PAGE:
Nearly 1.4 million F-series trucks, Escapes and Fusions helped make Ford Motor Co. the industry's biggest market-share gainer in 2013 as the company turned in one of the most profitable years in its history.
Ford added almost half a point of U.S. market share, more than double the gains by any of its major rivals. Its sales rose 11 percent, and the Ford division was the only brand to sell more than 2 million units during the year.
F-series sales of 763,402 -- which Ford pointed out was more than enough to line up end-to-end from Los Angeles to New York -- were the highest since 2006, the highest of any nameplate in 2013, and 59 percent more than the second-place Chevrolet Silverado.
"Dealers are looking at record profits, which are good, and so is the manufacturer," said Jeff Carlson, who owns two Ford dealerships in Colorado. "It's like the old 'A-Team': 'I love it when a plan comes together.' We all are pretty happy this year."
Overall, industry sales increased 8 percent in 2013 to 15.6 million vehicles. But the strongest year since 2007 ended on a relatively weak note, with December sales rising just 0.2 percent from a year ago.
The seasonally adjusted annualized selling rate fell to 15.4 million, from 16.4 million in November. Many analysts had forecast a rate of at least 16 million for December.
Automakers and dealers said they had fewer customers than expected in the week after Christmas, which normally produces a flurry of activity because of big sales promotions and efforts by dealerships to achieve year-end targets. Executives said snowstorms may have kept some buyers away, and November's unusually strong sales also may have been a factor.
"December is one of those months that's very heavily back-end loaded, and that final push in the last week and a half of the month wasn't quite as strong as we anticipated," said Alec Gutierrez, senior market analyst for Kelley Blue Book. "Perhaps some of those consumers that may have purchased at the end of the year already pulled the trigger in the last couple of months because there were so many deals out there."
General Motors, Toyota Motor Sales U.S.A. and Hyundai-Kia Automotive each said sales fell from a year ago. Volkswagen Group of America reported a 12 percent decline, its largest of the year, and Subaru's 10 percent gain was its smallest of the year.
An 11 percent increase for Nissan North America was the largest among full-line automakers, resulting in total sales for the year of more than 1.2 million vehicles, a record for the company.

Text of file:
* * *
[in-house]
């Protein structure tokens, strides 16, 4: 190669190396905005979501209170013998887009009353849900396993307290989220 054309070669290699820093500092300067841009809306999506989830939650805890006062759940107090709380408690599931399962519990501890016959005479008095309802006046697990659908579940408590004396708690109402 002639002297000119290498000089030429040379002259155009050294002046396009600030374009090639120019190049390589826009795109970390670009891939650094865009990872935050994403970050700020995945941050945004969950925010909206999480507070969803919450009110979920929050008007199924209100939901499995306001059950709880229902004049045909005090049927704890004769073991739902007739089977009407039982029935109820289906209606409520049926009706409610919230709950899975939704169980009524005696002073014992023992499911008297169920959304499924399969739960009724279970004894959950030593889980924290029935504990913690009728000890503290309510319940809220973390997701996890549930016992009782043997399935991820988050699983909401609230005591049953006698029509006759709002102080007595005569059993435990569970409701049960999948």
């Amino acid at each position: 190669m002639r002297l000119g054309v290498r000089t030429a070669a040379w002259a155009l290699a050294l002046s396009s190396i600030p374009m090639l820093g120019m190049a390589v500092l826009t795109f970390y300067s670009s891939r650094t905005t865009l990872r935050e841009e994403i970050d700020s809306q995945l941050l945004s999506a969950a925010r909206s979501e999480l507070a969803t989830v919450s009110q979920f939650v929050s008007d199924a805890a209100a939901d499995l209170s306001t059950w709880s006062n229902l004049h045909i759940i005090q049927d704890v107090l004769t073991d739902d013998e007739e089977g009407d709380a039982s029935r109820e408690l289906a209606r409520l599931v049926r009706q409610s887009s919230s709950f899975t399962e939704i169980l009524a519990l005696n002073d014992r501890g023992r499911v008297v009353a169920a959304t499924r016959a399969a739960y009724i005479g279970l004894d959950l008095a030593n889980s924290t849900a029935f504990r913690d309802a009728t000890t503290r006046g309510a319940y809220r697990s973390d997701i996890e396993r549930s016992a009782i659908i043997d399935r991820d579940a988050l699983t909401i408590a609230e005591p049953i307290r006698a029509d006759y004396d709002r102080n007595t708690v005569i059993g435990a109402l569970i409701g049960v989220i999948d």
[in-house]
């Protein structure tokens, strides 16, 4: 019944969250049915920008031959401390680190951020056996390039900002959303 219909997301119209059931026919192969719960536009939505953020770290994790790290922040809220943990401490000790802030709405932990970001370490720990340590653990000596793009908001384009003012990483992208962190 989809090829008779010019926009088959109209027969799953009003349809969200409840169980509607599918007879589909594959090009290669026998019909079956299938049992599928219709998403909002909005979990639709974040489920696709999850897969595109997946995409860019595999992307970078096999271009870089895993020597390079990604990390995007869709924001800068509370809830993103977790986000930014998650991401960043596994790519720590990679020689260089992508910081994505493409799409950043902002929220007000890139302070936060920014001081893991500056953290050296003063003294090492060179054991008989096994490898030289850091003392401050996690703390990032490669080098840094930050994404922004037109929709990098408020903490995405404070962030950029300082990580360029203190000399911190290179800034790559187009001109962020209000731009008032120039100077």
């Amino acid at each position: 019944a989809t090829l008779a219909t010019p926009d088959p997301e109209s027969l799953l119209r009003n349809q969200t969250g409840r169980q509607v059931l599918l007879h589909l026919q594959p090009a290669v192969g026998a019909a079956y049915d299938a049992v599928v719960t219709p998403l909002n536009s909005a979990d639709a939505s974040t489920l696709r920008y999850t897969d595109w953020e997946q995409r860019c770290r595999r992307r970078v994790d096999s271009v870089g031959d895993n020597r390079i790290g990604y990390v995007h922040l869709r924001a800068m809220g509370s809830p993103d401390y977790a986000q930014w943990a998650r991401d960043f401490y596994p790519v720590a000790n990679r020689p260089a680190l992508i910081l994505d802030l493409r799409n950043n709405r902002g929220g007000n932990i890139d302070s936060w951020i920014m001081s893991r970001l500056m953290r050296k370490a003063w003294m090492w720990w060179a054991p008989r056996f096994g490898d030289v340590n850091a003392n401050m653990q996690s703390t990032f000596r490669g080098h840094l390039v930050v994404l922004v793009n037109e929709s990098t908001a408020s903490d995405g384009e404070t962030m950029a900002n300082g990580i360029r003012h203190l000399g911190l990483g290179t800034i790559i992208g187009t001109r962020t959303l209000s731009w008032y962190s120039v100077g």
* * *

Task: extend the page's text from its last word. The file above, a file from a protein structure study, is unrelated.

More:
Sales of full-sized pickups, which were up 19 percent through November, were flat in December. Sales of SUVs, which typically attract more buyers as winter arrives, were down 8 percent.
Car sales fell 4 percent. Compact cars were down 9 percent, including declines for the four highest-volume nameplates: the Toyota Corolla, Honda Civic, Chevrolet Cruze and Ford Focus.
At GM, all four brands reported year-over-year declines in December, though each ended in positive territory for the year. Executives pointed to aggressive incentives offered by some competitors and said the company is committed to maintaining the pricing discipline that has helped generate big profits since its bankruptcy.
"Being disciplined is more than just some New Year's resolution for us," Kurt McNeil, GM's head of U.S. sales, said during a conference call.
TrueCar.com estimated that incentives were 4 percent higher across the industry in December than a year ago. It said incentives rose 22 percent at Ford, 18 percent at Hyundai-Kia and 15 percent at American Honda, while GM's rose 4 percent and Chrysler's declined 9 percent.
At the same time, TrueCar said average transaction prices declined $201, or 0.6 percent, last month compared with December 2012.
At Ford, the F series, Escape and Fusion combined to account for more than half of the company's 2.5 million sales in 2013. Sales of those three models were up 18 percent, and they represented 85 percent of the total volume that Ford added during the year.